Word of the Day – “stützen”

Hello everyone,

and welcome to our German Word of the Day. This time we’ll have a look at the meaning of



The closest English relative is the word stud, and just in case you don’t know what that is… that’s the word that gives you pictures of bolts, knobs, young potent looking men and (male) horses when you enter it in Google image search. Wow, quite the scope, right? But it’s nothing compared to the scope of the whole family that stud belongs to. There’s stand and stay. And state and stead. And station and stadium. And stow and stool and stall.  And German stehen (stand)  and stellen (put, “make stand”) and Stadt (city)  and Staat (country, state) and Stau (jam, traffic jam)Wow. 
All these words (as well as for Spanish estar and others) come from the Indo European root *sta which was about the basic idea of standing. Crazy… I never realized how close Stau and stay really are… I mean… that’s the essence of a traffic jam. You stand, you stay where you are. And I think the idea of standing is visible in all of the words, once you know it’s there.
Wait, even for stud? Well, that’s a tricky one. Stud used to be two different words. One started out as sort of pillar, upright object and over time that got “smaller” and so it became bolt, knob. The meaning of the other version was  “place for a herd of horses you keep for breeding” . Kind of like stables. German still has the word das Gestüt which is a stud farm. But people started using the word for the horses and so stud ended up as a word for (potent) stallion. The same happened in German. Well… almost the same. Because in German, a Stute is a not a stallion… it’s a female horse, a mare, which is where the word marshal comes from, by the way. And while mare is she-horse in English, the German word Mähre  is more like a shit horse. An old, slow horse is called Mähre.

But hey, enough with the horse talk… let’s get to our actual word of the day stützen. Stützen is what you need if something standing would fall over. Like… a precise description would be “prevent from falling down by pushing from below or the sides”.
And you can use it in a literal sense or figuratively.

Now you might be like “Hey, so it’s like to support, right?”. Well… yes and no. In practice stützen more often than not ISN’T the proper translation for to support. But we’ll get back to that in a second.
Stützen is also used in sense of resting some weight somewhere and again it can be used in both literal and figurative contexts

Of course, there are lots of related words with stützen. Some with just the stem stütz and others with the noun die Stütze.

The noun die Stütze is also colloquial term for unemployment money.

What die Stütze DOESN’T mean is the support. The proper translation for that is die Unterstützung. And brings us back to the verb. Stützen alone support in a construction sense and at times in a figurative sense of keeping in power. But not for the every day support as in supporting an idea or supporting someone. The right word for that is unterstützen.

  • Ich stütze Thomas.
  • Ich unterstütze Thomas

The first one sounds like I’m holding Thomas under your shoulder so he doesn’t  fall over. The second one is the standard “I support Thomas”.
Now, I think that the German unterstützen is a bit more hands on or active than the English support.

To me, that sounds like she is actively involved in the campaign or she’s donating money or doing something actively while

  • Maria supports the candidate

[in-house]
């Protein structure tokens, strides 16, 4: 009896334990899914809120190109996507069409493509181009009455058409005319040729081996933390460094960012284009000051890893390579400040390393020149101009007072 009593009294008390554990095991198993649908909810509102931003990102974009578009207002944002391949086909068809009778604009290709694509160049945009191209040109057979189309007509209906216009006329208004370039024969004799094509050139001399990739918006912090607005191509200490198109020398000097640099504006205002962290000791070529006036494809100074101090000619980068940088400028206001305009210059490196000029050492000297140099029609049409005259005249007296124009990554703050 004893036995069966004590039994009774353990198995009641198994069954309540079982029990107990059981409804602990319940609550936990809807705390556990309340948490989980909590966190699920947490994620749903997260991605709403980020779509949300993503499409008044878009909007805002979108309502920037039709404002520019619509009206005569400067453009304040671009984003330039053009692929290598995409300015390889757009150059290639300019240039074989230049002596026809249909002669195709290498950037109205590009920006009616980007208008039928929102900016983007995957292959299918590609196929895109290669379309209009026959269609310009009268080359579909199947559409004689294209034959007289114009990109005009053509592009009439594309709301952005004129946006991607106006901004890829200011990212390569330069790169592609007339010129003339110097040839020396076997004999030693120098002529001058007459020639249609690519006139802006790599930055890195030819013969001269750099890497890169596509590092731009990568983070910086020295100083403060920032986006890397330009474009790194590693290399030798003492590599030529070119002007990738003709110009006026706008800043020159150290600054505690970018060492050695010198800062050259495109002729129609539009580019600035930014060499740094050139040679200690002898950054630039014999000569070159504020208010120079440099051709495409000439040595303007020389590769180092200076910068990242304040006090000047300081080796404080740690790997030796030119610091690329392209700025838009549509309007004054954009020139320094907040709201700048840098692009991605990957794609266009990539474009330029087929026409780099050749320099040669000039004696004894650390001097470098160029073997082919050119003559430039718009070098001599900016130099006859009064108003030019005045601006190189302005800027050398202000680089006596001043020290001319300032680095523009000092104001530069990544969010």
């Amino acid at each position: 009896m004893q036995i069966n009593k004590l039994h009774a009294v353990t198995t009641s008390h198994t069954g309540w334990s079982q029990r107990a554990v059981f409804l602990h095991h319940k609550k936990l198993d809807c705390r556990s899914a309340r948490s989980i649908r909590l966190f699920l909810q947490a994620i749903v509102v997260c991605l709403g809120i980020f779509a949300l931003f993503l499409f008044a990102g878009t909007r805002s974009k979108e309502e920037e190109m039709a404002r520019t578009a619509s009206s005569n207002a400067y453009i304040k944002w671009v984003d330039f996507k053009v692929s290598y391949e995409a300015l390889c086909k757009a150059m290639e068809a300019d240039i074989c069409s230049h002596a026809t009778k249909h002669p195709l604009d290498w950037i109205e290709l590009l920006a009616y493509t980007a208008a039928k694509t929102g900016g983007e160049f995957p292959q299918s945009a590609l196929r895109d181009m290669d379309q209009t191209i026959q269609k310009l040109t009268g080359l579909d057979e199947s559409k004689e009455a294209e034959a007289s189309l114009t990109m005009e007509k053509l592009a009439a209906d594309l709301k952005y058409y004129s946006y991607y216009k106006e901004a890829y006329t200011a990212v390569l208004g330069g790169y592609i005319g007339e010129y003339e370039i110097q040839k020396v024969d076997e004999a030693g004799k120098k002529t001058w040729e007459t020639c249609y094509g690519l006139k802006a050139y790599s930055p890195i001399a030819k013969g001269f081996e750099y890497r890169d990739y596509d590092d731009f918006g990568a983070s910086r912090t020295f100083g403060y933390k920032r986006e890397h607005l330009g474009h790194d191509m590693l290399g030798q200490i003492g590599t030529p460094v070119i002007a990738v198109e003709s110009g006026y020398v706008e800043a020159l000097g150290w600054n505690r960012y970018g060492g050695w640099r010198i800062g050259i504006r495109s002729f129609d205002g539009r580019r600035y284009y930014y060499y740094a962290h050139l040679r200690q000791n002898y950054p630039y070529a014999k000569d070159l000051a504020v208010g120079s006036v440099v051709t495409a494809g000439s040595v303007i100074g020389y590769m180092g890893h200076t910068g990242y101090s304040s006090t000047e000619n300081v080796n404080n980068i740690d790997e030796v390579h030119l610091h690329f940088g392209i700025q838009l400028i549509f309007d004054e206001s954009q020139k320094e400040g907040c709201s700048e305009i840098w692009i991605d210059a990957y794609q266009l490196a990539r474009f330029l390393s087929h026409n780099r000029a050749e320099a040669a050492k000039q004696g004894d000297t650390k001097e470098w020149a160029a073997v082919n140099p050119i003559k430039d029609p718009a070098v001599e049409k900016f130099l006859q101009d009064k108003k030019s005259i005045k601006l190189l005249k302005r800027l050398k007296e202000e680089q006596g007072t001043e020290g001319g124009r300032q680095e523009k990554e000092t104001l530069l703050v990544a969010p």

can mean that she just likes his ideas or is just generally on his side.
But for the most part, the two words are pretty good translations.

Now, of course unterstützen isn’t the only prefix version. There’s a couple more. The first one is sich aufstützen and that sounds very specific but it’s something we do every day. Sich aufstützen is the verb for resting some of your weight on your arms. Like… when you rest your head in your palm and the elbow on the table in a boring German class… that is sich aufstützen.
Nicht aufstützen, Emanuel.“… I heard that quite a lot back in school. Nicht aufstützen, nicht kippeln, nicht schlafen, nicht auf das Buch urinieren… maaaaan, school was like a freaking jail.
Anyway… examples.

The other prefix version is abstützen and that is basically a variation of the stand alone stützen. Abstützen in context of construction sounds a bit more temporary and make shift than stützen and when you combine it with sich it’s about steadying oneself with some notion of upward.

But abstützen is nothing you really need to know actively. It’s enough to understand it when you see it.

And I think that’s it for today. This was our look at a bunch of horse vocabulary… and the meaning of stützen :). It comes from the same root as stud and to stand and it’s about supporting something, making sure it doesn’t stürzen. Stürzen means to fall, by the way.
And if you’re now like “Wait, stürzen stützen… they’re almost identical!!   Are they related? What’s going on here?? How can a word mean to support and the other to fall?”
Well, they are related. But we’ll talk about stürzen some other time ;).
As always, if you have any questions or suggestions just leave me a comment.
I hope you liked it and see you next time.

** vocab **

stützen – support (literal, construction… also in sense of keeping in power)
sich stützen auf – rest one’s weight on
der Stützpunkt – the base
der(die)  Liegestütz(e)  – one push up/push ups
die Gedankenstütze – mnemonic device
die Stütze – colloquial term for unemployment money

unterstützen – support (people, ideas)
die Unterstützung – the support
der Unterstützer – the supporter

sich aufstützen – rest some of one’s weight on one’s arms, usually on a table or something
abstützen – variation of stützen, in context of construction it sounds make-shift

die Stute – the mare
der Hengst – the stud
das Gestüt – the stud farm
die Mähre – old, slow horse… also used for old slow cars